Sure, the Bible as voted one by councils in the 4th century (starting with Nicaea). The letters, gospels, etc that created a theological problem for this view were considered heretical, and often destroyed. So, while the scriptures that became canonical were vague at best, other writings made this issue even less clear when considered. Modern readers often do not know about these non-canonical texts, and so they are out of mind. Still the Bible we have is vague about this doctrine, but this idea is central to most Christian theology almost without question.
Yeah, that makes sense….
Frame adds this;
The work of theology is not just reading through the Scriptures but applying the Scriptures to the questions people ask, applying it to their needs.
Seems innocuous enough. Then you start to think about it. Theology is an attempt to categorize what is written. It is an attempt to make sense out of the Scripture in terms of what matters to us in our lives, right? Why would the Trinity be necessary for this?
Let’s follow the trail and see where Frame leads us. At the end of the chapter, Frame tells us that
If Jesus the Son of God is only a creature, [Athanasius] said, then we are guilty of idolatry….[Jesus] is worthy of worship only if he is equal to the Father….”
and then further down the page,
If the Arians were right…then we are hoping to be saved from sin through a mere creature. Only if Jesus is fully God, a member of the ontological Trinity, can he save us from our sins.
Ah! I see now. The Trinity becomes a doctrine to explain how Jesus, his so-called sacrifice, is able to have theological import. The Trinity is a solution to a problem of getting to where theologians want to get; salvation. It’s a puzzle-solution, not a philosophical methodology for figuring out what is true, lines up with reality, or anything like that. (Heresy!).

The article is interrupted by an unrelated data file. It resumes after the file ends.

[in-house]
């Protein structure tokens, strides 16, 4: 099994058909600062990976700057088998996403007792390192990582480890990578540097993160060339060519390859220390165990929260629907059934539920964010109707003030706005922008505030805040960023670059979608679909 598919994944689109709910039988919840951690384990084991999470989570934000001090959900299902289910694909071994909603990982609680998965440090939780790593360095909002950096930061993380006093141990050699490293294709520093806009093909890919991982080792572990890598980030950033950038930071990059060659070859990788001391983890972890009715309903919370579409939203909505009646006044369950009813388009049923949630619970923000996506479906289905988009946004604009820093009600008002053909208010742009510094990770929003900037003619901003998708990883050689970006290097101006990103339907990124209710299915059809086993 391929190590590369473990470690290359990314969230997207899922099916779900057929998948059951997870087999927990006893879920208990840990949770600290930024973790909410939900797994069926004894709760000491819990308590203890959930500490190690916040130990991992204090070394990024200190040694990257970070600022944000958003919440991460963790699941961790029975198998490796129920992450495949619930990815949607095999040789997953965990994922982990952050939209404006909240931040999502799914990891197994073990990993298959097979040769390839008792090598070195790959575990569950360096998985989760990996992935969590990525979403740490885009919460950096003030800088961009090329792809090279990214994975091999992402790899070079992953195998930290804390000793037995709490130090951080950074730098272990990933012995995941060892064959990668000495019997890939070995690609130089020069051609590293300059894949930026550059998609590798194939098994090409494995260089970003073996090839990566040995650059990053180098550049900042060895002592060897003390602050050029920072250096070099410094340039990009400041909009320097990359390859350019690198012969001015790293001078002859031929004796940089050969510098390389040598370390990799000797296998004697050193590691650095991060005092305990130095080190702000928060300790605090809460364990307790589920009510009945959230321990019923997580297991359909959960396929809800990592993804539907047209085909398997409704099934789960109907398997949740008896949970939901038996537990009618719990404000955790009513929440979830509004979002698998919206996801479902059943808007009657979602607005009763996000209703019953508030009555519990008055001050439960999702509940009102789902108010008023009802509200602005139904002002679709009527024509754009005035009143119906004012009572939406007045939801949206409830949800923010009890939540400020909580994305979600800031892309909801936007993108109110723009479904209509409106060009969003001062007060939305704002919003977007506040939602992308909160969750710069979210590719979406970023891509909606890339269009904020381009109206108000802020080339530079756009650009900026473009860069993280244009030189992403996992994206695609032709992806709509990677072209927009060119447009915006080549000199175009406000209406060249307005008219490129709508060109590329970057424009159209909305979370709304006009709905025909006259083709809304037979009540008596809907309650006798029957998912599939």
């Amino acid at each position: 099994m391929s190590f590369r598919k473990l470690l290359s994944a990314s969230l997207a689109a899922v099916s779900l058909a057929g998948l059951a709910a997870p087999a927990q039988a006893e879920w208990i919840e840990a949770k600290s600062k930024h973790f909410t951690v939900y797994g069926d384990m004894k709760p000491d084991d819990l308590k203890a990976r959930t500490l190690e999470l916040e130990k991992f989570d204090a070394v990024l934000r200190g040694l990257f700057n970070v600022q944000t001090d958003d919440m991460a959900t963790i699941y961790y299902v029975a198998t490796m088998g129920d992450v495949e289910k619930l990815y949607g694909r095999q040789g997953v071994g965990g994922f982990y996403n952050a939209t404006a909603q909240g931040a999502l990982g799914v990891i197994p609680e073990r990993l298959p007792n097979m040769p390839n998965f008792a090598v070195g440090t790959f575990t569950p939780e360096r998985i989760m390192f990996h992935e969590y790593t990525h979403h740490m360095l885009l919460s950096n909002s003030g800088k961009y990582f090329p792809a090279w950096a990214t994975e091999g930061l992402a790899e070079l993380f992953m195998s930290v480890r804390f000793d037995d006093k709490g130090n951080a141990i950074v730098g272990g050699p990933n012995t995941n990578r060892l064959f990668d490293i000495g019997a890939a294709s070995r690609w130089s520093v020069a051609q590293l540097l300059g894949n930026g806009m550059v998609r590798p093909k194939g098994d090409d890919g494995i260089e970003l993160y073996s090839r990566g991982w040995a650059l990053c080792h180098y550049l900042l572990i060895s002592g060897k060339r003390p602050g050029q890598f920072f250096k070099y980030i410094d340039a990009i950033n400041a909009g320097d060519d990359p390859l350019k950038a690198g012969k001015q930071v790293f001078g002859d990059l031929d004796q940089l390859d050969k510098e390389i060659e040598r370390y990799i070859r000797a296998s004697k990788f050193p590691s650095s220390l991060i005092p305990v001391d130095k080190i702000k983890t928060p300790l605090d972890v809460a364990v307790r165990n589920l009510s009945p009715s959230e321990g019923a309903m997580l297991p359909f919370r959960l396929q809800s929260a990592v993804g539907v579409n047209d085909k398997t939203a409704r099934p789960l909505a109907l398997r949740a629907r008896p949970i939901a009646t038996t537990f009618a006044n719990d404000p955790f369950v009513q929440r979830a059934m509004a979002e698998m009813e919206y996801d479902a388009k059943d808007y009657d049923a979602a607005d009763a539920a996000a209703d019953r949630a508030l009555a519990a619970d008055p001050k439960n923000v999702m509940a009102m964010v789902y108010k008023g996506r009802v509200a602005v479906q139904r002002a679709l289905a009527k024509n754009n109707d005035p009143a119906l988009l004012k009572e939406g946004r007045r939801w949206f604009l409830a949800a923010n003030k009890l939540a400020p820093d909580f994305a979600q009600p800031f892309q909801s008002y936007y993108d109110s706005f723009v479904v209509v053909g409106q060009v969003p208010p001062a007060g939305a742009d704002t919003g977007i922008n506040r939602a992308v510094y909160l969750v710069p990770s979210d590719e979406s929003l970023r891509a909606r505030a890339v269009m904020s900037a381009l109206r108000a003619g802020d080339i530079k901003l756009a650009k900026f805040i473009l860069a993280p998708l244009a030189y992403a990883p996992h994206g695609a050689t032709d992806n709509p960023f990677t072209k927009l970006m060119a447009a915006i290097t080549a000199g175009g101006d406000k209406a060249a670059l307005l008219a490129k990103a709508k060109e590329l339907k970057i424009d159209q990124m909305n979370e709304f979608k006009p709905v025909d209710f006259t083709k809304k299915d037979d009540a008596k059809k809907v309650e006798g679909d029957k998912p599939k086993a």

If you read the New Testament, you will not find a clear treatise on the Trinity. Jesus does not say he is equal to the Father and the Spirit, that they are all 3 persons of the same substance, or anything like that.
But Jesus is supposed to have said something things that would have been heretical to the Jewish establishment and which identified him as at least similar to God. The whole “Son of Man” thing, the doing of miracles, etc. So, by taking these puzzle pieces and structuring them into the Trinitarian formula, Athanasius and the early church along with him put together a coherent whole that, while not sensible, seeks to harmonize the claims of the gospels, Paul’s writings, etc. It’s a matter of creating the appearance of coherence in God’s Word, not in making sense of reality based on logic, rational enquiry, or (gods! no!) any proto-scientific method.
This seems to me to be a strange, backwards, way to figure out a mystery. Philosophical methodology might ask you to figure out what is logically possible then try to apply that to what is found. Here, logical possibility is thrown out as a criteria because we are broken, body and mind. The Word is the authority, our minds are broken.
We cannot trust ourselves, our minds, or rational thought.
Well, all there is to do under those conditions is believe, right?
Don’t think about that too hard.